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Date: -- (:)
From: Jon Harrop <jon@j...>
Subject: Re: [Caml-list] exception safety / RAII ?
On Saturday 05 March 2005 18:16, Michael Benfield wrote:
> I'm looking at OCaml coming from sort of a C++ background and I'm
> finding it really exciting.

Yes, it is an excellent language, far better than C++ for virtually all tasks. 
I do suggest that you try to shed most of the C++ ways of thinking though, as 
the vast majority of them do not apply to OCaml. In particular, forget about 
iterators and OOP.

> There's one thing that worries me though. C++ programmers have been
> dealing with issues of exception safety for years - it's a complicated
> problem because coding in the presence of exceptions for all intents
> and purposes means your function could end at any point, so how can you
> make sure resources are deallocated?

This is only a complicated problem if you do not have a garbage collector, 
which OCaml does.

> The C++ solution to this problem 
> is a technique called Resource Acquisition Is Initialization.

This is a poor man's alternative to garbage collection. The principal problem 
is the inability to determine what object owns which resources at any given 
point in the code.

> C++ 
> objects have destructors, which are simply functions that will always
> be called on exit from a scope - including if the exit is caused by an
> exception coming up through your function. You make resource release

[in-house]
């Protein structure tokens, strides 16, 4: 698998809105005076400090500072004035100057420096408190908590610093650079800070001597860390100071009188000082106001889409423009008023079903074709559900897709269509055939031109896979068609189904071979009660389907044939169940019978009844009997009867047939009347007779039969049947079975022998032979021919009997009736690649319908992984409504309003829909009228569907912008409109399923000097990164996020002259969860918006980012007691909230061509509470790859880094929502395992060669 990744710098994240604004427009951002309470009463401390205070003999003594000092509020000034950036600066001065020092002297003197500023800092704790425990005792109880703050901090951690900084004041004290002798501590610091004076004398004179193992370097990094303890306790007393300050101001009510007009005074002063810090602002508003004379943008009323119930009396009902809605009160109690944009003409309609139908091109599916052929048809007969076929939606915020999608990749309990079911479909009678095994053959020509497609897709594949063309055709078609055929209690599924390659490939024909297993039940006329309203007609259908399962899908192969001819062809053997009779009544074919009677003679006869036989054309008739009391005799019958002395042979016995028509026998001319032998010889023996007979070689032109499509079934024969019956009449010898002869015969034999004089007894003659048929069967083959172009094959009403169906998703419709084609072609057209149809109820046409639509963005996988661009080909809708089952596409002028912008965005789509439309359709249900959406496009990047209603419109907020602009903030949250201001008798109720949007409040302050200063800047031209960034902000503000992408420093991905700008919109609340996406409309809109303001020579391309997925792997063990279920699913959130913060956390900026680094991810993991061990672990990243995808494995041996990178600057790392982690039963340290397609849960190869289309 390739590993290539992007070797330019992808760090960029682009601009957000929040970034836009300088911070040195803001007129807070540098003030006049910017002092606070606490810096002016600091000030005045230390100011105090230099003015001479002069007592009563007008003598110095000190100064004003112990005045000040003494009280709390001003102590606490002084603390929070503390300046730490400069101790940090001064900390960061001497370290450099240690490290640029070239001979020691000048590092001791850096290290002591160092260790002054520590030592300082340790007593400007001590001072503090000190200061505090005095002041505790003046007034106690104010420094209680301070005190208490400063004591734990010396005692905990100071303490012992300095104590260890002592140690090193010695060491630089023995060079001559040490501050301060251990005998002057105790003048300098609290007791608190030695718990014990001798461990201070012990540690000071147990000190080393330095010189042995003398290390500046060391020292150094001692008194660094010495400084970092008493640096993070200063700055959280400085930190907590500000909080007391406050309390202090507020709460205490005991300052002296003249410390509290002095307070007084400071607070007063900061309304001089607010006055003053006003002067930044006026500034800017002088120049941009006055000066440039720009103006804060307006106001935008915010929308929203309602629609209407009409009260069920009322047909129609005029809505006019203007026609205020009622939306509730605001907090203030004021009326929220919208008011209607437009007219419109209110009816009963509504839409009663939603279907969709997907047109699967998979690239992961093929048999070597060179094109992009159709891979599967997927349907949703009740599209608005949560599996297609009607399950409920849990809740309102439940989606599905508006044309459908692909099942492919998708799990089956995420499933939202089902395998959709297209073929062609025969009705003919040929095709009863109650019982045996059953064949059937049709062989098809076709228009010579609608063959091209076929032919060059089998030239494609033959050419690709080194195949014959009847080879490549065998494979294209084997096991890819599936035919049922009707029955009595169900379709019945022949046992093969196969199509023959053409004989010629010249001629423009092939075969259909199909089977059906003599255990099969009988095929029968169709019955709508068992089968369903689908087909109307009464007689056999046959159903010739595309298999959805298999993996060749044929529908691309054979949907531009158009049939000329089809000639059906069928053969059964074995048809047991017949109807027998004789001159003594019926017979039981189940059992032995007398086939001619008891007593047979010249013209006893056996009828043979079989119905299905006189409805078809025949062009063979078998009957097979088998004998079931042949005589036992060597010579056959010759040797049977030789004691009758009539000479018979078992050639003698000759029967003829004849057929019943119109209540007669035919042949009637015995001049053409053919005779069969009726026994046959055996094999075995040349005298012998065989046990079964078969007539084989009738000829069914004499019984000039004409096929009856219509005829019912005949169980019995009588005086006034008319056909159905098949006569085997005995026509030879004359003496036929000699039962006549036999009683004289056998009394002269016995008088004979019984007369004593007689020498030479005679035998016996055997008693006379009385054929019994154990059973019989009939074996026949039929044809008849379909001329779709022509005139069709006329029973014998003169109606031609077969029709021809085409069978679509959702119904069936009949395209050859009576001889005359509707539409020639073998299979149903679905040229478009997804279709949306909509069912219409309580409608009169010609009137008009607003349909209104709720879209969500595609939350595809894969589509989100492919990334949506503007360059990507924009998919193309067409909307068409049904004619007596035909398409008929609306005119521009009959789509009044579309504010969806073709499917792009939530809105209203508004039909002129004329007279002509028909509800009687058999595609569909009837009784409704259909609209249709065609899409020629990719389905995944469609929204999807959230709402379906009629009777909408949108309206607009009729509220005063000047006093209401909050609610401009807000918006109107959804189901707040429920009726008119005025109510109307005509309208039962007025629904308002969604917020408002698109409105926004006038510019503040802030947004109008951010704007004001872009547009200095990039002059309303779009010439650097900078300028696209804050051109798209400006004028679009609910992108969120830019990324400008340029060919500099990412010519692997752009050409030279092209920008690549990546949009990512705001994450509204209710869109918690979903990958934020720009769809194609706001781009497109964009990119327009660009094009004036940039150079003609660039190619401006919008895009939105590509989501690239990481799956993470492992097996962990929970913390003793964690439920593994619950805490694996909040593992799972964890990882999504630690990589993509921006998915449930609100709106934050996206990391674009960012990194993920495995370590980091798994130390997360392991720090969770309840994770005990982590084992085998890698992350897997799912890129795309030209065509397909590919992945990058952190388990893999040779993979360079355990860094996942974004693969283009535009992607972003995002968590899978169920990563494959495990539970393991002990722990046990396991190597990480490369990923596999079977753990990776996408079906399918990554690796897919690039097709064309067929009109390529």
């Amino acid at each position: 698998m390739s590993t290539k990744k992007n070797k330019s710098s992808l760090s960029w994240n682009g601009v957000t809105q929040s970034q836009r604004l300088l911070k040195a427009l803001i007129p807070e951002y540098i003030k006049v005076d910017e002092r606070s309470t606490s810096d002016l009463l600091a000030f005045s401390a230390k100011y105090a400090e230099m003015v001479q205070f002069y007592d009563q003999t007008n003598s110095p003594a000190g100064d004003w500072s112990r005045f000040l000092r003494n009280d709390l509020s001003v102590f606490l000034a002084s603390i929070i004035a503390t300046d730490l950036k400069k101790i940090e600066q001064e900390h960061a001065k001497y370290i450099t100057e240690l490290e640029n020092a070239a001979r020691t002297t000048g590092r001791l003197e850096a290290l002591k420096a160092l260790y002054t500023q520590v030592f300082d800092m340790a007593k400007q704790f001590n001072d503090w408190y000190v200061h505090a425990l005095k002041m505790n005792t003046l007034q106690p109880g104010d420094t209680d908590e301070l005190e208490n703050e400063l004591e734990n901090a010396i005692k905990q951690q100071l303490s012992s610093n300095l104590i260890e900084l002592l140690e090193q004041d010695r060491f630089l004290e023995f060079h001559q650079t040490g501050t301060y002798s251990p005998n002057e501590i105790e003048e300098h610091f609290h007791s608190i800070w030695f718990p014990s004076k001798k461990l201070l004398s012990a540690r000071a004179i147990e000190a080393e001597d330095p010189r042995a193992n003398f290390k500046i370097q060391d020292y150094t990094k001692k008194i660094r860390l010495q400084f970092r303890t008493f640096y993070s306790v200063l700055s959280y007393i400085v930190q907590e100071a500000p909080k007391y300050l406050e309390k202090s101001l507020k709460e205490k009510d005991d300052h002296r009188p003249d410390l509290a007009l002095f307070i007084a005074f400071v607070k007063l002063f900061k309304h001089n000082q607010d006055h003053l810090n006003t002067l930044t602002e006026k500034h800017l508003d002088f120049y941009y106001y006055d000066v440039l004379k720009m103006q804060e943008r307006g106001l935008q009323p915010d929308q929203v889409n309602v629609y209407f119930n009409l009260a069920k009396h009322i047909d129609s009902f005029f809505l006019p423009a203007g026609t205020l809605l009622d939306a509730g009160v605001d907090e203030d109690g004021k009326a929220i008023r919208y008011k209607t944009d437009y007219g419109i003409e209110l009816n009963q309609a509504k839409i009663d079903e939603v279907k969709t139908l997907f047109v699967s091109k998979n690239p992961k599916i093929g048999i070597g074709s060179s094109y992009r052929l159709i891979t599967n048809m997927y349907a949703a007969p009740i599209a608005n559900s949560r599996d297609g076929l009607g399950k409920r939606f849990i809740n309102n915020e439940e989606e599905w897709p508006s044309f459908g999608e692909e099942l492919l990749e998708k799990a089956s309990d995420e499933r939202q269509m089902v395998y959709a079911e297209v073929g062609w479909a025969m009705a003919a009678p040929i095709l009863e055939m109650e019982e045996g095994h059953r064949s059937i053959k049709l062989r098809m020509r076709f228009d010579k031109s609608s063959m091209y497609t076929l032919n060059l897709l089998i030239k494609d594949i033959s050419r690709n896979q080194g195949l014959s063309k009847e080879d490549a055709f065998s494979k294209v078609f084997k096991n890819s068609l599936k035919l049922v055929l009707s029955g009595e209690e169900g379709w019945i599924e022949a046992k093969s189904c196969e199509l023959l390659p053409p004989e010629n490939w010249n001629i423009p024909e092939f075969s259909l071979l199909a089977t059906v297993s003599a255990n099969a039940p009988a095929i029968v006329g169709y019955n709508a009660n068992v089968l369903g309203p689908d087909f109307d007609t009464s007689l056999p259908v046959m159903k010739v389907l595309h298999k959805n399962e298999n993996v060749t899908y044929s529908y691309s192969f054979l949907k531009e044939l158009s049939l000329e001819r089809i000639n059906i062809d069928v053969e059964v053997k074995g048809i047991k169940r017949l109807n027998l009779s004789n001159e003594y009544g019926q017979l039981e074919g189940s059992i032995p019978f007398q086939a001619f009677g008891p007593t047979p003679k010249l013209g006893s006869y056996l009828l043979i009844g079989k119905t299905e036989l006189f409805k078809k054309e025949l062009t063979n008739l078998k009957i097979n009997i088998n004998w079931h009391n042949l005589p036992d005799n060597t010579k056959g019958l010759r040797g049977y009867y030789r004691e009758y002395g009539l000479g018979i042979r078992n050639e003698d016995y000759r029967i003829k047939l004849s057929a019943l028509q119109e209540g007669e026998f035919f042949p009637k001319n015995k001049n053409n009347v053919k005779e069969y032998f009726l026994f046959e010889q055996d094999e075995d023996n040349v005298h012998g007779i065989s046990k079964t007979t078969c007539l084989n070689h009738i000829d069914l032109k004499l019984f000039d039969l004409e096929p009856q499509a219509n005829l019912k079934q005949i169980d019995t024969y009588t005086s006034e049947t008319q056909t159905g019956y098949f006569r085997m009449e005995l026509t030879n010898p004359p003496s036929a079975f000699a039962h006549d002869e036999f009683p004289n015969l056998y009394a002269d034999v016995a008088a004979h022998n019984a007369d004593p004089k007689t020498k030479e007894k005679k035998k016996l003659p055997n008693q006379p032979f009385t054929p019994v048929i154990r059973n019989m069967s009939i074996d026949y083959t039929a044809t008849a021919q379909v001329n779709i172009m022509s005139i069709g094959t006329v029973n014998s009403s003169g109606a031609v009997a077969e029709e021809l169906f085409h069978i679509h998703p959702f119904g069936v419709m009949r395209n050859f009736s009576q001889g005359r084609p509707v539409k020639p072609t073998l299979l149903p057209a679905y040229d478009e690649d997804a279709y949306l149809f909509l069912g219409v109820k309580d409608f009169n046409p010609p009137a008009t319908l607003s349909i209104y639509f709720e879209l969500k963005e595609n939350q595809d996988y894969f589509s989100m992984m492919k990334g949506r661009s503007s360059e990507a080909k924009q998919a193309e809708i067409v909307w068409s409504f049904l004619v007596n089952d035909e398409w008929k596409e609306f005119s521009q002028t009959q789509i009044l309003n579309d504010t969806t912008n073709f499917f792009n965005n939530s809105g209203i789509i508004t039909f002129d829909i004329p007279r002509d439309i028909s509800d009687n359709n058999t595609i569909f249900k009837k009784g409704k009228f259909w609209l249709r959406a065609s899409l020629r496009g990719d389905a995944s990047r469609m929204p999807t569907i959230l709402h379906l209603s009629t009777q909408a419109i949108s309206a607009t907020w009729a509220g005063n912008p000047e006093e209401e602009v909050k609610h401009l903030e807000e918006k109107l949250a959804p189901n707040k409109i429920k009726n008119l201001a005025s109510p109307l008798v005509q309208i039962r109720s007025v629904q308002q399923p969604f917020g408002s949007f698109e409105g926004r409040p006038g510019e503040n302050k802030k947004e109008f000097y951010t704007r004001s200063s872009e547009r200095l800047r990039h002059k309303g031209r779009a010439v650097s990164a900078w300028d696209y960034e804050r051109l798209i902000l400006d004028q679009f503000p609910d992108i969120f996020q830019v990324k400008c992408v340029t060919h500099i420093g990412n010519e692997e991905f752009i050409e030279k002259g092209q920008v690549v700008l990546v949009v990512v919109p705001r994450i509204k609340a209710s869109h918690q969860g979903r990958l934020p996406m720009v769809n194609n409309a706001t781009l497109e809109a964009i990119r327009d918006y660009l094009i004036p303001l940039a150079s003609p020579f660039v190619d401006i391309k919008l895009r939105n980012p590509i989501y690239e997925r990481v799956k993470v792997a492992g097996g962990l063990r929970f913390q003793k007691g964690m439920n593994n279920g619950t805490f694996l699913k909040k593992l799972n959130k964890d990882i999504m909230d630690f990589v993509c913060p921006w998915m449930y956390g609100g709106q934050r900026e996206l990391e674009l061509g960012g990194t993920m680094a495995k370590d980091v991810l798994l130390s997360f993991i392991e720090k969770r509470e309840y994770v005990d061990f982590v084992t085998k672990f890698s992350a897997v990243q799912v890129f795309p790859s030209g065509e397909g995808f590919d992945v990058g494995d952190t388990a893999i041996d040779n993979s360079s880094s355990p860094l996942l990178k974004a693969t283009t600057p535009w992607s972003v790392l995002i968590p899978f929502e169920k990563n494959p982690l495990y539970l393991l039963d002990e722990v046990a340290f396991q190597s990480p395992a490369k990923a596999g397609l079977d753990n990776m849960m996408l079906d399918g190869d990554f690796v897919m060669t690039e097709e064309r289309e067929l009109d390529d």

> (whether the resource is memory, a socket, whatever) happen in a
> destructor, and then you are set. This is very handy even disregarding
> exceptions.

In OCaml, any internal resources are transparently deallocated by the garbage 
collector so you do not need to worry. In the relatively unlikely event of an 
external resource, you can either explicitly deallocate yourself or you can 
wrap the resource in an OCaml object and set the finaliser of the object to 
deallocate the resource for you. In theory, this could take forever to 
deallocate. In practice, resources are deallocated extremely quickly.

> So I'm just wondering what facilities OCaml has to either implement
> this concept, or other concepts to help with exception safety? The
> OCaml manual says: "Also, finalization can be performed by trapping all
> exceptions, performing the finalization, then raising again the
> exception". This makes me cringe.

This can be done much more elegantly in OCaml than in C++. Do you know how 
this is done in OCaml?

In most cases you probably won't care when a file is closed after writing to 
it, so you can just rely on the garbage collector. In the few cases that you 
do mind, this is neither difficult nor complicated to implement.

-- 
Dr Jon D Harrop, Flying Frog Consultancy Ltd.
Objective CAML for Scientists
http://www.ffconsultancy.com/products/ocaml_for_scientists